Reacting to political repression, 10,000 Thai students publicly demanded a real constitution in June 1973. In October of the same year the military brutally suppressed a large demonstration at Thammasat University in Bangkok, but General Krit Sivara and King Bhumibol refused to support further bloodshed, forcing Thanom and Praphat to leave Thailand. An elected, constitutional government ruled until October 1976 when students demonstrated again, this time protesting the return of Thanom to Thailand as a monk. Thammasat University again became a battlefield and a new right-wing government was installed with Thanin Kraivichien as premier. This particular incident disillusioned many Thai students and older intellectuals not directly involved, the result being that numerous idealists 'dropped out' of Thai society and joined the insurgents in the forests. In October 1977 another coup ousted Thanin and installed Kriangsak. In 1980 the military-backed position changed hands again, leaving Prem Tinsulanonda at the helm.
If you get the idea that the coup d'état is popular in Thailand you're on the right track: There have been 15 successful or attempted coups since 1932 (an average of almost three per decade!), not counting election-forced resignations. There have also been 10 'permanent' constitutions enacted since the first. However, even the successful coups rarely have resulted in drastic change and the Thai commoner will tell you that things never change - it depends on how closely you observe politics. On the other hand, it's very difficult to observe Thai politics over the last ten years or so and not recognise some real, functional changes emanating from non-coup sources.
Prem served as prime minister through 1988 and is credited with the political and economic stabilisation of Thailand in the post-Vietnam war years (only one coup attempt in the '80s!). The major accomplishment of the Prem years was a complete dismantling of the Communist Party of Thailand through an effective combination of amnesty programmes (which brought the students back from the forests) and military action. His administration is also considered responsible for a gradual democratisation of Thailand that culminated in the 1988 election of his successor, Chatichai Choonhavan.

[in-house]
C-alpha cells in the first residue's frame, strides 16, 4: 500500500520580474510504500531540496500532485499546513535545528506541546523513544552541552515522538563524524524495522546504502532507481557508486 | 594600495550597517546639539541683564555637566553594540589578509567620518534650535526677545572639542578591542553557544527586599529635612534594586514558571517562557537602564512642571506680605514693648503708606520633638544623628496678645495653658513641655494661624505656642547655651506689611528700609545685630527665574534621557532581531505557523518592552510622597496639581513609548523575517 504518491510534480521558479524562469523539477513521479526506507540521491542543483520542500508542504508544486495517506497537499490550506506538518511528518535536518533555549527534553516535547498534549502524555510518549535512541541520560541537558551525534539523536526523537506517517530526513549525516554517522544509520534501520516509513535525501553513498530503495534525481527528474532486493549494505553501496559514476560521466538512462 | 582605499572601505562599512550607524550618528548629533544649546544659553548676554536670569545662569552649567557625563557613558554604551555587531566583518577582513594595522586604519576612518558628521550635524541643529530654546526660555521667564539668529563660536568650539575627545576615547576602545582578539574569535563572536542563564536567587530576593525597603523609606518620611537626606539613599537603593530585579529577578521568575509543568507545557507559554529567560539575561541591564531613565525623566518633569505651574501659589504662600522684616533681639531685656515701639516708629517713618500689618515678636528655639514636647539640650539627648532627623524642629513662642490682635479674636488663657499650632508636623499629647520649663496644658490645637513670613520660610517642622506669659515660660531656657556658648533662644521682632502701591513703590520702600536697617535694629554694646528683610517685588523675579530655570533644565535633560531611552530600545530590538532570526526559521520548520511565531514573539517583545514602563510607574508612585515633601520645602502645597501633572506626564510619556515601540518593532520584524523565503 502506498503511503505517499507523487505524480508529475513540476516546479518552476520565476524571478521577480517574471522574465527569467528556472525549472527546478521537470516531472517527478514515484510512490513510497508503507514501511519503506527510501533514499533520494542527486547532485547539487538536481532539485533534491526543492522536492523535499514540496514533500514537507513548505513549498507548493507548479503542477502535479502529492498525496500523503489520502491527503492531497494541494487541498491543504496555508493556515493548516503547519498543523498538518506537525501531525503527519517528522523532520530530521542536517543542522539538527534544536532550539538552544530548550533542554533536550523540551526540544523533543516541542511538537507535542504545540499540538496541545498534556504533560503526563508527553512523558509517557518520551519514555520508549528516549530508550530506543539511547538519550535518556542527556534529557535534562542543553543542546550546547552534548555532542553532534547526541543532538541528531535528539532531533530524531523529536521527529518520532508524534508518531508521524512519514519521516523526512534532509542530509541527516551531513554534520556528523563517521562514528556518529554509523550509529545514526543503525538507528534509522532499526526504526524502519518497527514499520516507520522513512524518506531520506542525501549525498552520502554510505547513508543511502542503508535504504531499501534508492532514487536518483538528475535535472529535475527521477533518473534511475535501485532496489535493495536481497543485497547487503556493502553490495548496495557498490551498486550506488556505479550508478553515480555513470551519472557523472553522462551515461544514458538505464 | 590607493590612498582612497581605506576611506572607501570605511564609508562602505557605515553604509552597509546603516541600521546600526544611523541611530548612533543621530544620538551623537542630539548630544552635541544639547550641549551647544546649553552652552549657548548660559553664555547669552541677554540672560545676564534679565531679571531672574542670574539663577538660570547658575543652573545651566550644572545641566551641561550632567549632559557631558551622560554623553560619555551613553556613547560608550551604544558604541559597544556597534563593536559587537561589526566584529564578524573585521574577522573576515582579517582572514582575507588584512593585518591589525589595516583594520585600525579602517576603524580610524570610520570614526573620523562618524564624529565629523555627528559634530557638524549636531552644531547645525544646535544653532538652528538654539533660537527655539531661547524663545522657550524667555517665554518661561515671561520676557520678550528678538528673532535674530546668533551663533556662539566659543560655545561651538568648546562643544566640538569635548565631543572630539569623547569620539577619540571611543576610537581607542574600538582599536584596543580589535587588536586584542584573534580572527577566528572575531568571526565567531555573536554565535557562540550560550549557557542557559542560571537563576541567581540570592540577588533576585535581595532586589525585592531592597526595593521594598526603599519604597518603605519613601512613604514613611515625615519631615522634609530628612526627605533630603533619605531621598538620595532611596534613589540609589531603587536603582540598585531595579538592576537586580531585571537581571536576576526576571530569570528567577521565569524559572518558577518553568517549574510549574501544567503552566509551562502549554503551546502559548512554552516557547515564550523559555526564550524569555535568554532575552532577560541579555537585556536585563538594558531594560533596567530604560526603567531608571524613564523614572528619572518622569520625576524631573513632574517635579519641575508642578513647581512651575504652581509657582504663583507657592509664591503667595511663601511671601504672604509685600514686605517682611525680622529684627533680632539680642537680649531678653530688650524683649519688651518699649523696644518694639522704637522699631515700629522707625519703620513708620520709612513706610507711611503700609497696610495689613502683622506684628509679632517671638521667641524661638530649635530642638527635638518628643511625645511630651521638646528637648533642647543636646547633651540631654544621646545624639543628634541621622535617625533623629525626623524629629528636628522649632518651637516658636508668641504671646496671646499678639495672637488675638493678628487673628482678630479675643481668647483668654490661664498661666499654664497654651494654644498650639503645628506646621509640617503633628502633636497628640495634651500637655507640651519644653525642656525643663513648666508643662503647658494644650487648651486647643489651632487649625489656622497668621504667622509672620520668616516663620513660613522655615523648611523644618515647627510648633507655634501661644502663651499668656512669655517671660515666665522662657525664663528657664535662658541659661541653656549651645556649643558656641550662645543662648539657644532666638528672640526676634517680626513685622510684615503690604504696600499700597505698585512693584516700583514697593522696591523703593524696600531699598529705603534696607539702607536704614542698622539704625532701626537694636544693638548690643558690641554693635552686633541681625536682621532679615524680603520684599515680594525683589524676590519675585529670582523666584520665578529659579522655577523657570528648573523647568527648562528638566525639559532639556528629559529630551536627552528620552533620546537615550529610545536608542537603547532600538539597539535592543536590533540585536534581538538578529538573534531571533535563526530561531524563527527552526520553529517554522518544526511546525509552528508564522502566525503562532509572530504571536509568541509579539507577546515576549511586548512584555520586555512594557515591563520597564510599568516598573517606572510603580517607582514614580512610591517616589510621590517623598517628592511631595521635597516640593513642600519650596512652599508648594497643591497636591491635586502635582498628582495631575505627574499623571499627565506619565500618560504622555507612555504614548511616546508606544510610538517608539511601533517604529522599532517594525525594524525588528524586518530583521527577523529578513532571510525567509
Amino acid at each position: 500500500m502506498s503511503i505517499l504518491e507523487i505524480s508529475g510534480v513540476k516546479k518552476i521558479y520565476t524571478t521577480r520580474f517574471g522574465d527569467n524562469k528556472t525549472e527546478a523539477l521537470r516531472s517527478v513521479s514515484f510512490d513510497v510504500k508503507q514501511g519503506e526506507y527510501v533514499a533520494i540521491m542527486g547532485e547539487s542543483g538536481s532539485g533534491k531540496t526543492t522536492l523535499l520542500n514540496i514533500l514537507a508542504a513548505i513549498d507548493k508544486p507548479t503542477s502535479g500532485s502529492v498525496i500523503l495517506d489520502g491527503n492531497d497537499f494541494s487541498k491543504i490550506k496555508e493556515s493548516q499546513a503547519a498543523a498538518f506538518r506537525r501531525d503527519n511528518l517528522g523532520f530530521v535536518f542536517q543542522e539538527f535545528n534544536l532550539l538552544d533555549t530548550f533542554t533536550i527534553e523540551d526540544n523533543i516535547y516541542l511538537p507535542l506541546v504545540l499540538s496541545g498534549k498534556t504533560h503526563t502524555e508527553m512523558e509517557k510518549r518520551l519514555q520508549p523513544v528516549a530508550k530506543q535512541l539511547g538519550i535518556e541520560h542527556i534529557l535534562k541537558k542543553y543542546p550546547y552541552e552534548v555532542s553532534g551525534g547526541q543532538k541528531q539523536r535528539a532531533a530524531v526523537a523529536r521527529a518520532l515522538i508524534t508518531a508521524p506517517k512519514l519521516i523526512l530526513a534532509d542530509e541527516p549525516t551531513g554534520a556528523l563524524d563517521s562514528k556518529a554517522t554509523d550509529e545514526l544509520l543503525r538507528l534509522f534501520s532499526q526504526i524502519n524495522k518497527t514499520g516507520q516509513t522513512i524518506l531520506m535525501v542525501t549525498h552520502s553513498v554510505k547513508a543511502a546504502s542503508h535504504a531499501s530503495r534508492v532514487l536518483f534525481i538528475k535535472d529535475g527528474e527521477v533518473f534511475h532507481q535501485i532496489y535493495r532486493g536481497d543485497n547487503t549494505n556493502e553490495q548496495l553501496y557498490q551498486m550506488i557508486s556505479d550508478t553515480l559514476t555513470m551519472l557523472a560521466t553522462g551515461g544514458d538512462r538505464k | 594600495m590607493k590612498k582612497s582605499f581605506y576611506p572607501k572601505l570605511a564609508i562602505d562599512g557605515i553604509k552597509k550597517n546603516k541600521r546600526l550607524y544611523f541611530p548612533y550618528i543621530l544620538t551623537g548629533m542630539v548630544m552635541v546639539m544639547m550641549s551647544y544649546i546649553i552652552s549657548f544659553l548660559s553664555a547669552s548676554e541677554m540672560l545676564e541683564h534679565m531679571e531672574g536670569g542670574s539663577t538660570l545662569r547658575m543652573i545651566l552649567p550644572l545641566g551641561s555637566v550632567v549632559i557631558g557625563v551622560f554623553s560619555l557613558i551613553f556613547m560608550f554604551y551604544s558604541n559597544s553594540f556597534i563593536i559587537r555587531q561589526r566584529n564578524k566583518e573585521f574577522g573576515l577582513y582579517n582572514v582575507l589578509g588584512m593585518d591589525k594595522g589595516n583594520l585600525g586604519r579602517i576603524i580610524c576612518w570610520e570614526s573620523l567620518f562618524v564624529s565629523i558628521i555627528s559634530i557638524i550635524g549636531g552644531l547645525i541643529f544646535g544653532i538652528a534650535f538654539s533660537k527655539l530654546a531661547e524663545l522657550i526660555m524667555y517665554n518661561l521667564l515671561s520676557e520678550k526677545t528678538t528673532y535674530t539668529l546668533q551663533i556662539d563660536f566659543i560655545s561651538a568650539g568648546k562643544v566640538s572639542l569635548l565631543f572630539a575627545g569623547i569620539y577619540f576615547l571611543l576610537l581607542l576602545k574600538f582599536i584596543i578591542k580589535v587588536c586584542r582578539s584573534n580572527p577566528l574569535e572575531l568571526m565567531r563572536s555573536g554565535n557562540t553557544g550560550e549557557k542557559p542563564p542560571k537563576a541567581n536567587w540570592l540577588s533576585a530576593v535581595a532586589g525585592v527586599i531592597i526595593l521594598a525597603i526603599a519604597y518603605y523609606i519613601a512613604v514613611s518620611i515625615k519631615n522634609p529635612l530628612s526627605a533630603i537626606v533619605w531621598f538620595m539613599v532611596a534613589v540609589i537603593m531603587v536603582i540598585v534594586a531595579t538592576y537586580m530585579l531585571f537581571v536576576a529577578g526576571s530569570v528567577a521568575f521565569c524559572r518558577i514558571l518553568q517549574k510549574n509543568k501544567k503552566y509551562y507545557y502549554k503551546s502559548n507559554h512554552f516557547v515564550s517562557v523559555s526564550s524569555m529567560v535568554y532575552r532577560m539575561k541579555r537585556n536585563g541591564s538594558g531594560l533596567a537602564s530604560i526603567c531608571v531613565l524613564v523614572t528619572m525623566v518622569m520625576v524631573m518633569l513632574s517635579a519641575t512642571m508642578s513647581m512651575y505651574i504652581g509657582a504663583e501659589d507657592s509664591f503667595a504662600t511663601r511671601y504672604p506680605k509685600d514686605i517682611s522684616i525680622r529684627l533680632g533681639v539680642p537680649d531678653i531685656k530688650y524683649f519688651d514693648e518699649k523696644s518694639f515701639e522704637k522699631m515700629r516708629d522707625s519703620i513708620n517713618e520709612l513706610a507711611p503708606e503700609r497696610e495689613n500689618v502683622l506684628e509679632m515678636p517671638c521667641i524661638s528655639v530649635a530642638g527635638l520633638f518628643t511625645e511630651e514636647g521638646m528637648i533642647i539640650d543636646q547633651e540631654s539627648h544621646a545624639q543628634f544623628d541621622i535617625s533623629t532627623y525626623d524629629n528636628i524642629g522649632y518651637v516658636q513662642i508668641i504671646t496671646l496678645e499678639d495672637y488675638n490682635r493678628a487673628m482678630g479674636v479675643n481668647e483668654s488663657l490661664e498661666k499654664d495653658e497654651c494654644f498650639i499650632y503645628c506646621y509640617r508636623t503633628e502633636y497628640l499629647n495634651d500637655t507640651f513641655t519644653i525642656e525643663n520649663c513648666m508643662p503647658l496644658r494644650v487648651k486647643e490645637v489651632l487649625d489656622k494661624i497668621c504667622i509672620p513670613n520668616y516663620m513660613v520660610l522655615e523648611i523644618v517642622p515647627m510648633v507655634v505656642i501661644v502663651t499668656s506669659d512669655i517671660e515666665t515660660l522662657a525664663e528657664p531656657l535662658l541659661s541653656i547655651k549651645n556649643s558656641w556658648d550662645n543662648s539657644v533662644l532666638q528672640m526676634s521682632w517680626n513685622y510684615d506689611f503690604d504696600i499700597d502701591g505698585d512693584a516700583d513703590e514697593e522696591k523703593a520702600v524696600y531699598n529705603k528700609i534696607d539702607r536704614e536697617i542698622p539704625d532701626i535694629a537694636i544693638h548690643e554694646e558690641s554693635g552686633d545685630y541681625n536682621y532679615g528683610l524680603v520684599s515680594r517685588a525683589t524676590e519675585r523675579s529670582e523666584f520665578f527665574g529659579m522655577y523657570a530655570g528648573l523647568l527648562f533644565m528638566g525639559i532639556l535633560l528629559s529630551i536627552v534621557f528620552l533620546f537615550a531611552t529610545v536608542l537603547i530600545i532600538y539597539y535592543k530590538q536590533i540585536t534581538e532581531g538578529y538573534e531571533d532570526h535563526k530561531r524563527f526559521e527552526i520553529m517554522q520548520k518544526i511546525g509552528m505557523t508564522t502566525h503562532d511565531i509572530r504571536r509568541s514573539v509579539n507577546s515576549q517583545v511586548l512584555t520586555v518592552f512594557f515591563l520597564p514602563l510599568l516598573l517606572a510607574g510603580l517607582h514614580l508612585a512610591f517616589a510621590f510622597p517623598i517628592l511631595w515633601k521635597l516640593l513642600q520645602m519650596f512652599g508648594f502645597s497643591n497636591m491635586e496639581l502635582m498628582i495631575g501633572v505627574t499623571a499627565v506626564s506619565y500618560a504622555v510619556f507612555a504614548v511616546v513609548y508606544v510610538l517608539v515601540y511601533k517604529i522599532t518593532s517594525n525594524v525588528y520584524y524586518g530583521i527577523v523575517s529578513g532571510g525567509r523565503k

It may be difficult for new arrivals to Thailand to appreciate the distance Thailand has come in the last 10 to 15 years. Between 1976 and 1981, freedom of speech and press were rather curtailed in Thailand and there was a strict curfew in Bangkok. Anyone caught in the streets past 1 am risked spending the night in one of Bangkok's mosquito-infested 'detention areas'. Under Prem, the curfew was lifted and dissenting opinions began to be heard publicly more often.
Traditionally every leading political figure in Thailand, including Prem, has had to receive the support of the Thai military, who are generally staunch reactionaries. Considering Thailand's geographic position it was difficult not to understand, to some extent, the fears of this ultra-conservative group. But with Prime Minister Chatichai, who is widely recognised as a particularly 'business-oriented' leader, this has begun to change. Approximately 60% of his Cabinet was former business executives rather than ex-military officers, as compared to 38% in the previous Cabinet.
High-ranking military officers are naturally disappointed with this coup d'argent and complain that Thailand is now being run by a plutocracy. Whereas government leadership during the '60s and '70s exploited the threat of invasion from bordering Marxist countries, Chatichai's plan is to incorporate Vietnam, Laos, Cambodia and Burma in a grand economic scheme in which Thailand will serve as broker to the rest of the world. Whether this will come to pass remains to be seen. Without a doubt, however, Thailand is entering a new era in which an inter-relationship between the country's current economic boom and democratisation will be interesting to observe.